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Take Charge of Your Job Search!

//Proactive

Everyday I hear from job seekers asking what they’re doing wrong and why they’re not getting interviews and job offers. There are any number of reasons why, of course, but I can tell you that in many cases the job seeker is off track. Finding a job – a good job with benefits – is damn hard work these days. Unemployment remains high even though the official numbers are getting better. Companies are slow to hire, and the hiring they are doing can stretch the interviewing/hiring process over months! I know of candidates having to endure 3 months of interviews.

What can you do to take a proactive approach to career management? The first, and most important thing to do is think differently about your job search. For many years, job seekers have turned to job postings (back in the day they were found in newspapers; today, it’s job boards on the Internet). A much more effective way of finding a good job is targeting companies first. Consider the way companies hire. These are 4 basic criteria:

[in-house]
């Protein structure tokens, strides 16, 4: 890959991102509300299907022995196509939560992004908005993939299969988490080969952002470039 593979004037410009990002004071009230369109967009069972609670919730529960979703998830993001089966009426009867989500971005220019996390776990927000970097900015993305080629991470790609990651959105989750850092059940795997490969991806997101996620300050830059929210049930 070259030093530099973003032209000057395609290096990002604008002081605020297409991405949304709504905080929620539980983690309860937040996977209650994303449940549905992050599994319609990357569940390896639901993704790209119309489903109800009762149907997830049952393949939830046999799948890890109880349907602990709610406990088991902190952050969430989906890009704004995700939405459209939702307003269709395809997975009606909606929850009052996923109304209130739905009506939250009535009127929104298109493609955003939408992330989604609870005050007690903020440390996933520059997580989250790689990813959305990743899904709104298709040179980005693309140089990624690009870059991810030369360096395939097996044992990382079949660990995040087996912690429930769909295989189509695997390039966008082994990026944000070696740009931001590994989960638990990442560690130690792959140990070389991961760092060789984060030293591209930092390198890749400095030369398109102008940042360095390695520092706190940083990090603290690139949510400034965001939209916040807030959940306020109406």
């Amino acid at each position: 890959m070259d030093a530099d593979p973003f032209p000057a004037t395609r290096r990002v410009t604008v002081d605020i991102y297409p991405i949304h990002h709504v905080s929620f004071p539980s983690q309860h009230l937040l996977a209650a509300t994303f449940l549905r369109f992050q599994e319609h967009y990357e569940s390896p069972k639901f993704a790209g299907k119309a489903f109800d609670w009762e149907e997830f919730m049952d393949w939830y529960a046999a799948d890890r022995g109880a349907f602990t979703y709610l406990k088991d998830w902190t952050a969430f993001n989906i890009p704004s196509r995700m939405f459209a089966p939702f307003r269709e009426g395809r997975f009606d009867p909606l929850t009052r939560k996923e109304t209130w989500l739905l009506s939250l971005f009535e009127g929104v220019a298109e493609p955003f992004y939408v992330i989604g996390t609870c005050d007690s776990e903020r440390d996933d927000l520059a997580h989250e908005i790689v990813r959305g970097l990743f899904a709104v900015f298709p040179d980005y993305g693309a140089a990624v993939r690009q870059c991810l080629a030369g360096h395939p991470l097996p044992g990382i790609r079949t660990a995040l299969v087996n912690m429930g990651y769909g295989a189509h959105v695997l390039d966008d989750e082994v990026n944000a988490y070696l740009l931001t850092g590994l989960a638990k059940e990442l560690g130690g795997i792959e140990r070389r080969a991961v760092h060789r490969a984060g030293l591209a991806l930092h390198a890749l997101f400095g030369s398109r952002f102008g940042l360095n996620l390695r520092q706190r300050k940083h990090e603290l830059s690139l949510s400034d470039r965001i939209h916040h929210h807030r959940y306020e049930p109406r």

1. The candidate can do the job

job hunting

job hunting (Photo credit: Robert S. Donovan)

2. The candidate is perceived as a “good fit”

3. A job salary can be agreed upon

4. Will the candidate will stay on the job

There are other factors involved in hiring, but these are the primary focal points for the hiring manager. The way you can fulfill these 4 items to spend time researching companies and organizations that you believe there will be synchronicity.

Start by identify 20-40 firms that you think you’ll fit well. Look for them on LinkedIn, Glassdoor.com, or Google Search. Need ideas to find companies? Run a search for “top firms in (your career field)” to get started. Then do the research.

Next, look for connections to those firms. Use LinkedIn, Google+, Twitter, Branchout on Facebook. Once you find them, use INMAIL on LinkedIn to reach out them. Keep your message short and professional, and let them know that you’re interested in learning more about the culture of their firm. That’s a better approach than asking for a job or if you can email them your resume.

And, finally, don’t be afraid to use your smart phone for…phone calls! Try to make “warm” calls, to people you’ve been referred to, but, do not fear the “cold” call. They are not that scary, especially after the first 10!